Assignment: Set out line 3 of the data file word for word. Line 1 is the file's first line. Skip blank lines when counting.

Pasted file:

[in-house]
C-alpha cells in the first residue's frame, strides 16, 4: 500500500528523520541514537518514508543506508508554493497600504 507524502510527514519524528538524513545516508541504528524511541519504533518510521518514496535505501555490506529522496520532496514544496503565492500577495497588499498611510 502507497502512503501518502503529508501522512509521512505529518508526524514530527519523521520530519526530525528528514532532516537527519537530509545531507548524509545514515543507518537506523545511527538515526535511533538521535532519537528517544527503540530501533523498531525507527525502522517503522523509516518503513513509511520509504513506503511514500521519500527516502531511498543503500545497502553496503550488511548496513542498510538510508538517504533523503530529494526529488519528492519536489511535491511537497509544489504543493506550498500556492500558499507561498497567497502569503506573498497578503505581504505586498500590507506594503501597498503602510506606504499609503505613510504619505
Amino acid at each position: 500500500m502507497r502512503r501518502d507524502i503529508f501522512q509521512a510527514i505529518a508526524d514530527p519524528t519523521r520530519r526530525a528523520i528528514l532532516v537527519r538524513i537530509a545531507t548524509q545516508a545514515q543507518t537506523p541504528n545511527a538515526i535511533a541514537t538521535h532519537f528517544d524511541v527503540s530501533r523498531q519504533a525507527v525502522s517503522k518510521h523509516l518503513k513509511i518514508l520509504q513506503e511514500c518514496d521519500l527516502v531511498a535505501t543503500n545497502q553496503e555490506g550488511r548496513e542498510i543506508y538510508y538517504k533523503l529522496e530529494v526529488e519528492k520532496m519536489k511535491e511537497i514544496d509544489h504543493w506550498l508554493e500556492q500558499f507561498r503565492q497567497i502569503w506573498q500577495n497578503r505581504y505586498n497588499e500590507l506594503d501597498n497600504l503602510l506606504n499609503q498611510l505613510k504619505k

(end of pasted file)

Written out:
Amino acid at each position: 500500500m502507497r502512503r501518502d507524502i503529508f501522512q509521512a510527514i505529518a508526524d514530527p519524528t519523521r520530519r526530525a528523520i528528514l532532516v537527519r538524513i537530509a545531507t548524509q545516508a545514515q543507518t537506523p541504528n545511527a538515526i535511533a541514537t538521535h532519537f528517544d524511541v527503540s530501533r523498531q519504533a525507527v525502522s517503522k518510521h523509516l518503513k513509511i518514508l520509504q513506503e511514500c518514496d521519500l527516502v531511498a535505501t543503500n545497502q553496503e555490506g550488511r548496513e542498510i543506508y538510508y538517504k533523503l529522496e530529494v526529488e519528492k520532496m519536489k511535491e511537497i514544496d509544489h504543493w506550498l508554493e500556492q500558499f507561498r503565492q497567497i502569503w506573498q500577495n497578503r505581504y505586498n497588499e500590507l506594503d501597498n497600504l503602510l506606504n499609503q498611510l505613510k504619505k